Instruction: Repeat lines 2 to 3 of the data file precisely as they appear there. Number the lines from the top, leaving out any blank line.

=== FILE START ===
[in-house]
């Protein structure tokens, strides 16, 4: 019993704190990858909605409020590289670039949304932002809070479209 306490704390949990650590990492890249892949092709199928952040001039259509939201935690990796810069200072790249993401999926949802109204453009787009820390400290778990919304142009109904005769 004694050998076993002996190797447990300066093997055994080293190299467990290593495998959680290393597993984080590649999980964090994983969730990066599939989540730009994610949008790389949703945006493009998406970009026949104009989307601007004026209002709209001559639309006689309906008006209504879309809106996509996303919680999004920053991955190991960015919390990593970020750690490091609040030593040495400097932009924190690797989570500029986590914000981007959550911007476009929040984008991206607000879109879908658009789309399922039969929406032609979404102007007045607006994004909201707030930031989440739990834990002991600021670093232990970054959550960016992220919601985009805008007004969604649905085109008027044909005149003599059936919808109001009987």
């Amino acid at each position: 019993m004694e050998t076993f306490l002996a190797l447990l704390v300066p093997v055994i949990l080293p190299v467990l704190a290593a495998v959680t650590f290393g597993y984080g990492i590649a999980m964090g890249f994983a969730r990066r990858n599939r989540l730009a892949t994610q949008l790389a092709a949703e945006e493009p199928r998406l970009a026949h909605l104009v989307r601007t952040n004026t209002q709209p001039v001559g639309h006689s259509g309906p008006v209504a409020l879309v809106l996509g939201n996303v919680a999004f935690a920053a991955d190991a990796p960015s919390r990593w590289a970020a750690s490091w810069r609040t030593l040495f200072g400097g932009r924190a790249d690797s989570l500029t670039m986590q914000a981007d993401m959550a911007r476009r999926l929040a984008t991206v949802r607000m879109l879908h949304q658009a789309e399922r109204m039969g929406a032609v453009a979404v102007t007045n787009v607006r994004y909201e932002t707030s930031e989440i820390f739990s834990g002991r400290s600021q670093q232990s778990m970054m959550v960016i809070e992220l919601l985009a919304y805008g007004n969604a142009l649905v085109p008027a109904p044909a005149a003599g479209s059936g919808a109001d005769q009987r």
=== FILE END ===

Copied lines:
């Protein structure tokens, strides 16, 4: 019993704190990858909605409020590289670039949304932002809070479209 306490704390949990650590990492890249892949092709199928952040001039259509939201935690990796810069200072790249993401999926949802109204453009787009820390400290778990919304142009109904005769 004694050998076993002996190797447990300066093997055994080293190299467990290593495998959680290393597993984080590649999980964090994983969730990066599939989540730009994610949008790389949703945006493009998406970009026949104009989307601007004026209002709209001559639309006689309906008006209504879309809106996509996303919680999004920053991955190991960015919390990593970020750690490091609040030593040495400097932009924190690797989570500029986590914000981007959550911007476009929040984008991206607000879109879908658009789309399922039969929406032609979404102007007045607006994004909201707030930031989440739990834990002991600021670093232990970054959550960016992220919601985009805008007004969604649905085109008027044909005149003599059936919808109001009987």
């Amino acid at each position: 019993m004694e050998t076993f306490l002996a190797l447990l704390v300066p093997v055994i949990l080293p190299v467990l704190a290593a495998v959680t650590f290393g597993y984080g990492i590649a999980m964090g890249f994983a969730r990066r990858n599939r989540l730009a892949t994610q949008l790389a092709a949703e945006e493009p199928r998406l970009a026949h909605l104009v989307r601007t952040n004026t209002q709209p001039v001559g639309h006689s259509g309906p008006v209504a409020l879309v809106l996509g939201n996303v919680a999004f935690a920053a991955d190991a990796p960015s919390r990593w590289a970020a750690s490091w810069r609040t030593l040495f200072g400097g932009r924190a790249d690797s989570l500029t670039m986590q914000a981007d993401m959550a911007r476009r999926l929040a984008t991206v949802r607000m879109l879908h949304q658009a789309e399922r109204m039969g929406a032609v453009a979404v102007t007045n787009v607006r994004y909201e932002t707030s930031e989440i820390f739990s834990g002991r400290s600021q670093q232990s778990m970054m959550v960016i809070e992220l919601l985009a919304y805008g007004n969604a142009l649905v085109p008027a109904p044909a005149a003599g479209s059936g919808a109001d005769q009987r």